Johansen JS, Christensen IJ, Riisbro R, et al. High serum YKL-40 levels in patients with primary breast cancer is related to short recurrence free survival. Breast Cancer Res Treat. 2003;80:15–21.PubMedCrossRefGoogle Scholar
  20. 20.
    Johansen JS, Cintin C, Jorgensen M, et al. Serum YKL-40: a new potential marker of prognosis and location of metastases of patients with recurrent breast cancer. Eur J Cancer. 1995;31A:1437–42.PubMedCrossRefGoogle Scholar
  21. 21.
    Cintin C, Johansen JS, Christensen IJ, et al. High serum YKL-40 level after surgery for colorectal carcinoma is related to short survival. Cancer. 2002;95:267–74.PubMedCrossRefGoogle Scholar
  22. 22.
    Jensen BV, Johansen JS, Price PA. High levels of serum HER-2/neu and YKL-40 independently reflect aggressiveness of metastatic breast cancer. Clin Cancer Res. 2003;9:4423–34.PubMedGoogle Scholar
  23. 23.
    Dehn H, Hogdall EV, Johansen JS, et al. Plasma YKL-40, as a prognostic tumor marker in recurrent ovarian cancer. Acta Obstet Gynecol Scand. 2003;82:287–93.PubMedCrossRefGoogle Scholar
  24. 24.
    Johansen JS, Drivsholm L, Price PA, Christensen IJ. High serum YKL-40 level in patients with small cell lung cancer is related to early death. Lung Cancer. 2004;46:333–40.PubMedCrossRefGoogle Scholar
  25. 25.
    Schmidt H, Johansen JS, Gehl J, et al. Elevated serum level of YKL-40 is an independent prognostic factor for poor survival in patients with metastatic melanoma. Cancer. 2006;106:1130–9.PubMedCrossRefGoogle Scholar
  26. 26.
    Roslind A, Johansen JS, Junker N, et al. YKL-40 expression in benign and malignant lesions of the breast: a methodologic study. Appl Immunohistochem Mol Morphol. 2007;15:371–81.PubMedCrossRefGoogle Scholar
  27. 27.
    Xiao XQ, Hassanein T, Li QF, et al. YKL-40 expression in human hepatocellular carcinoma: a potential biomarker? Hepatobiliary Pancreat Dis Int. 2011;10:605–10.PubMedCrossRefGoogle Scholar
  28. 28.
    Antonelli M, Buttarelli FR, Arcella A, et al. Prognostic significance of histological grading, p53 status, YKL-40 expression, and IDH1 mutations in pediatric high-grade gliomas. J Neurooncol. 2010;99:209–15.PubMedCrossRefGoogle Scholar
  29. 29.
    ten Haaf A, Bektas N, von Serenyi S, et al. Expression of the glioma-associated oncogene homolog (GLI) 1 in human breast cancer is associated with unfavourable overall survival. BMC Cancer. 2009;9:298.PubMedCentralPubMedCrossRefGoogle Scholar
  30. 30.
    Yoshioka T, Umekita Y, Ohi Y, et al. Aldehyde dehydrogenase 1 expression is a predictor of poor prognosis in node-positive breast cancers: a long-term follow-up study. Histopathology. 2011;58:608–16.PubMedCrossRefGoogle Scholar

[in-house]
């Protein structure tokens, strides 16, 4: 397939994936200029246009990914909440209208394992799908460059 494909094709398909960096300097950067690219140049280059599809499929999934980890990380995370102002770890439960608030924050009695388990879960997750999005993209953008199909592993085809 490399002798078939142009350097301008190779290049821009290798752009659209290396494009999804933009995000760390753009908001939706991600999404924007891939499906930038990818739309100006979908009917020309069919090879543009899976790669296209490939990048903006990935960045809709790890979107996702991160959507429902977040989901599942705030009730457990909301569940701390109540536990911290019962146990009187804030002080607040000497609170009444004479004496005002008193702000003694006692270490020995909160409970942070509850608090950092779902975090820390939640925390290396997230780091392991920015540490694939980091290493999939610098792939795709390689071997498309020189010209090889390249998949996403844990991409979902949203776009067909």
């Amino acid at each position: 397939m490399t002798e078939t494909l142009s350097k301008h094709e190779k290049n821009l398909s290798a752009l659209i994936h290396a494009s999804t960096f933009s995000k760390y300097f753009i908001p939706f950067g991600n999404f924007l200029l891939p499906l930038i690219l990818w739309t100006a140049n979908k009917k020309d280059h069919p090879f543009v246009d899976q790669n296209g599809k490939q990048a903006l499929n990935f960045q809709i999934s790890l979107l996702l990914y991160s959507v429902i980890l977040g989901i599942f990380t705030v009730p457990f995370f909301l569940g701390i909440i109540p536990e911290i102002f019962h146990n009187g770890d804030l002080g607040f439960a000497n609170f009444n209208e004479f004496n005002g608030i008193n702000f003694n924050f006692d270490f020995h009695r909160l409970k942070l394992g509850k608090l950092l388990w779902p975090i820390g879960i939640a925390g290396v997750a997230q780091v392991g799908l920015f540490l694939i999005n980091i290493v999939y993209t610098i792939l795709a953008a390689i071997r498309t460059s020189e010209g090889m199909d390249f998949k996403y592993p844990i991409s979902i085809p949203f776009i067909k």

31. 31.
    Desruisseau S, Palmari J, Giusti C, et al. Determination of TGFbeta1 protein level in human primary breast cancers and its relationship with survival. Br J Cancer. 2006;94:239–46.PubMedCentralPubMedCrossRefGoogle Scholar
  32. 32.
    Wolff AC, Hammond ME, Schwartz JN, et al. American Society of Clinical Oncology/College of American Pathologists guideline recommendations for human epidermal growth factor receptor 2 testing in breast cancer. Arch Pathol Lab Med. 2007;131:18–43.PubMedGoogle Scholar
  33. 33.
    Kim SH, Das K, Noreen S, et al. Prognostic implications of immunohistochemically detected YKL-40 expression in breast cancer. World J Surg Oncol. 2007;5:17.PubMedCentralPubMedCrossRefGoogle Scholar
  34. 34.
    Roslind A, Knoop AS, Jensen MB, et al. YKL-40 protein expression is not a prognostic marker in patients with primary breast cancer. Breast Cancer Res Treat. 2008;112:275–85.PubMedCrossRefGoogle Scholar
  35. 35.
    Shao R, Cao QJ, Arenas RB, et al. Breast cancer expression of YKL-40 correlates with tumour grade, poor differentiation, and other cancer markers. Br J Cancer. 2011;105:1203–9.PubMedCentralPubMedCrossRefGoogle Scholar
  36. 36.
    Yamac D, Ozturk B, Coskun U, et al. Serum YKL-40 levels as a prognostic factor in patients with locally advanced breast cancer. Adv Ther. 2008;25:801–9.PubMedCrossRefGoogle Scholar
  37. 37.
    Imamura T, Hikita A, Inoue Y. The roles of TGF-beta signaling in carcinogenesis and breast cancer metastasis. Breast Cancer. 2012;19:118–24.PubMedCrossRefGoogle Scholar
  38. 38.
    Yoo YA, Kang MH, Kim JS, Oh SC. Sonic hedgehog signaling promotes motility and invasiveness of gastric cancer cells through TGF-beta-mediated activation of the ALK5-Smad 3 pathway. Carcinogenesis. 2008;29:480–90.PubMedCrossRefGoogle Scholar
  39. 39.
    Dennler S, Andre J, Alexaki I, et al. Induction of sonic hedgehog mediators by transforming growth factor-beta: Smad3-dependent activation of Gli2 and Gli1 expression in vitro and in vivo. Cancer Res. 2007;67:6981–6.PubMedCrossRefGoogle Scholar
  40. 40.
    Faibish M, Francescone R, Bentley B, et al. A YKL-40-neutralizing antibody blocks tumor angiogenesis and progression: a potential therapeutic agent in cancers. Mol Cancer Ther. 2011;10:742–51.PubMedCentralPubMedCrossRefGoogle Scholar
  41. 41.
    Coskun U, Yamac D, Gulbahar O, et al. Locally advanced breast carcinoma treated with neoadjuvant chemotherapy: are the changes in serum levels of YKL-40, MMP-2 and MMP-9 correlated with tumor response? Neoplasma. 2007;54:348–52.PubMedGoogle Scholar

Copyright information

© International Society of Oncology and BioMarkers (ISOBM) 2013

Authors and Affiliations

  • Eun Joo Kang
    • 1
  • Hoiseon Jung
    • 2
  • Ok Hee Woo
    • 3
  • Kyong Hwa Park
    • 1
  • Sang Uk Woo
    • 4
  • Dae Sik Yang
    • 5
  • Ae-Ree Kim
    • 6
  • Jae-Bok Lee
    • 4
  • Yeul Hong Kim
    • 1
  • Jun Suk Kim
    • 1
  • Jae Hong Seo
    • 1
  1. 1.Division of Medical Oncology, Department of Internal MedicineKorea UniversitySeoulKorea
  2. 2.Department of PathologyKwandong UniversitySeoulKorea
  3. 3.Department of Diagnostic RadiologyKorea UniversitySeoulKorea
  4. 4.Department of SurgeryKorea UniversitySeoulKorea
  5. 5.Department of Radiation OncologyKorea UniversitySeoulKorea
  6. 6.Department of PathologyKorea UniversitySeoulKorea

Personalised recommendations